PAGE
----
CREATIVE CLUB DISCOVERS HOW THREE BIKE ENTHUSIASTS BUILT A COMMUNITY THROUGH AN URBAN RIDING MOVEMENT.
THE BIRTH OF AN URBAN MOVEMENT
Synonymous with tight bib shorts and jerseys, for years cycling was considered an expensive hobby enjoyed by a privileged few. Enter a trio of friends who make up the founding members of the Biking Bandits. The three devoted cyclists launched a grassroots cycling movement in the heart of Soweto born out of the isolation caused by Covid in 2020. Titi Mashele, Tebogo ‘Tebza’ Galagala and Tsatsi Rantsatsi started riding with a handful of friends and from this grew their desire to share their passion for cycling with the rest of the community. A labour of love is what Titi calls it. And they haven’t stopped pedalling since.
Not so long ago, urban cycling was big around Soweto, with brands such as Thesis Lifestyle, a local streetwear store and cultural hub for cyclists, playing a pivotal role. In fact, it is the very same spot where Tebza and Titi decided to open their bicycle shop. Throughout the neighbourhood, they’d noticed a marked decline in the number of recreational cyclists. “So we thought we should bring it back, especially in the area where we’re from, and resurrect that aspect of our existence and the lifestyle,” says Titi.
Since then, evening jaunts have become integral to the urban hip culture, bringing large numbers of young black riders to the township’s youthful lifestyle playground, Maboneng Precinct. As a result, the Biking Bandits movement has grown in size and offering. They now have three stores, one in Bryanston and two in Maboneng, which offer everything from sales and rentals to repairs and custom builds. For them, Biking Bandits isn’t just about hustling. “It’s a community. Without the community, there is no Biking Bandits; it’s just a name,” says Tsatsi. “We’re also using it as an ideas incubator. It’s not just about us,” Tsatsi adds. Titi agrees. “The intention is to get people to understand what cycling is about and how it can change lives.” The friends are determined to change people’s perception about black people cycling.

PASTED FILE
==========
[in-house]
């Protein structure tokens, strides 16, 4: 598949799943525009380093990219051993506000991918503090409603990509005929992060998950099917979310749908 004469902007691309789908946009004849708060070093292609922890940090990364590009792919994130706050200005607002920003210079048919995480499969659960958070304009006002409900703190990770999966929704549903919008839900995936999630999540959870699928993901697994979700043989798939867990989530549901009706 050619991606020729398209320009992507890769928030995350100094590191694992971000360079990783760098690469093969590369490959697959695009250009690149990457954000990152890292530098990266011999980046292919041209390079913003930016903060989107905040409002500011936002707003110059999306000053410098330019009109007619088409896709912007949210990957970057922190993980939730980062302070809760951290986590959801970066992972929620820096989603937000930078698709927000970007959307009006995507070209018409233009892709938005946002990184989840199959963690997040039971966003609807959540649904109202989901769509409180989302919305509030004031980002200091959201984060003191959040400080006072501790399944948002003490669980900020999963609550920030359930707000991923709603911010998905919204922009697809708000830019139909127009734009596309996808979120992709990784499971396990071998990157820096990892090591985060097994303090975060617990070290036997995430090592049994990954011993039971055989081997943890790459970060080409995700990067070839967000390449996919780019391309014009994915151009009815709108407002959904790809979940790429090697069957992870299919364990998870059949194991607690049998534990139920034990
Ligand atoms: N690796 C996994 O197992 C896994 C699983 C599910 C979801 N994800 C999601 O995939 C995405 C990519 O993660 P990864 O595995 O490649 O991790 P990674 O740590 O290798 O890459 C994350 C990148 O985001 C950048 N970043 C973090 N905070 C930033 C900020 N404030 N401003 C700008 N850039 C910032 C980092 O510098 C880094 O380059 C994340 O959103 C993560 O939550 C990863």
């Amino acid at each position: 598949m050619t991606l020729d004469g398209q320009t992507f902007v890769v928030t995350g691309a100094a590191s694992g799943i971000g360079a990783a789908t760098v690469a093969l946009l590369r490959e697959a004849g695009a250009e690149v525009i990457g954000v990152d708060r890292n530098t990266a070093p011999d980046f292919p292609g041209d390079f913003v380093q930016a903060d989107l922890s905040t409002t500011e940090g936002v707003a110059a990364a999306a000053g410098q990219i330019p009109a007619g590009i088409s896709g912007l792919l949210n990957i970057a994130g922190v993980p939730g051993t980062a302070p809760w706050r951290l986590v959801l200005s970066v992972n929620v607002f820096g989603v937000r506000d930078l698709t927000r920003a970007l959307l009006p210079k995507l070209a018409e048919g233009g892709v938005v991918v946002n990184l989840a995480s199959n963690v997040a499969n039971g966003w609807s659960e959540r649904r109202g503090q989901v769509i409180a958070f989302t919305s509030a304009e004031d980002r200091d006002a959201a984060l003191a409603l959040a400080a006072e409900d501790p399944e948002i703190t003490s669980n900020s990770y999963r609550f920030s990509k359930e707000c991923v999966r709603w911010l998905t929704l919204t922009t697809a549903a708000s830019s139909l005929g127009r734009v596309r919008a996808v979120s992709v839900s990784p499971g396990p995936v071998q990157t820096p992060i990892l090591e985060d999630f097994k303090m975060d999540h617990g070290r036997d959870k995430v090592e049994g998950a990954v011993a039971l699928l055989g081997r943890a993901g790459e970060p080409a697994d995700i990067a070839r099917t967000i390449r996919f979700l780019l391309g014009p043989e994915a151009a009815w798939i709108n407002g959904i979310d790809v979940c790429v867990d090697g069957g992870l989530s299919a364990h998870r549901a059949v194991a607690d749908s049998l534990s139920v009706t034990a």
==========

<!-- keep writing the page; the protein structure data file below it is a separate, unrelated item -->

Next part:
The Biking Bandits cycle through different neighbourhoods, exploring the rich and varied culture of each. Building on their desire to use culture as a base to revive cycling in the community, the three friends launched Homies Night Rides, the crown jewel in the Biking Bandits events. This event takes place every two weeks and brings together local cycling aficionados to scout out new routes to ride. “You get to see and feel different parts of the city,” explains Titi. “The experience is something I can’t put into words. It takes you back to your childhood; that’s the very feeling we want to capture during the rides.”
And their urban movement is growing to nearby townships like Alexandra. Their intention is to bring back the pleasure of night rides. “There is something about the peace and quiet of the roads at night,” says Titi.
Because everyone has a bicycle story – that scar on your ankle from a fall, the day you actually balanced, and rode unassisted, or just the camaraderie of neighbourhood bike rides with friends. These are the nostalgic memories the Biking Bandits try to capture with its urban cycling movement. “When you’re a kid, riding a bike is like breathing; it’s one of those rites of passage every kid must master,” says Titi.
THE POWER OF BROTHERHOOD
Although their mission is about bringing people with a shared love of cycling together, their story also talks to the power of brotherhood, creating real change and inspiring others. It highlights the power of friendship and shared purpose. “It’s not all about who does what better; it’s about supporting each other when it truly matters,” adds Tebogo. “The Biking Bandits show us what we are capable of and prove we can accomplish our dreams and help others do the same.”
One can hope that township kids will see the anomaly of the Biking Bandits and be inspired to become cyclists or even perhaps disruptors in their own spaces.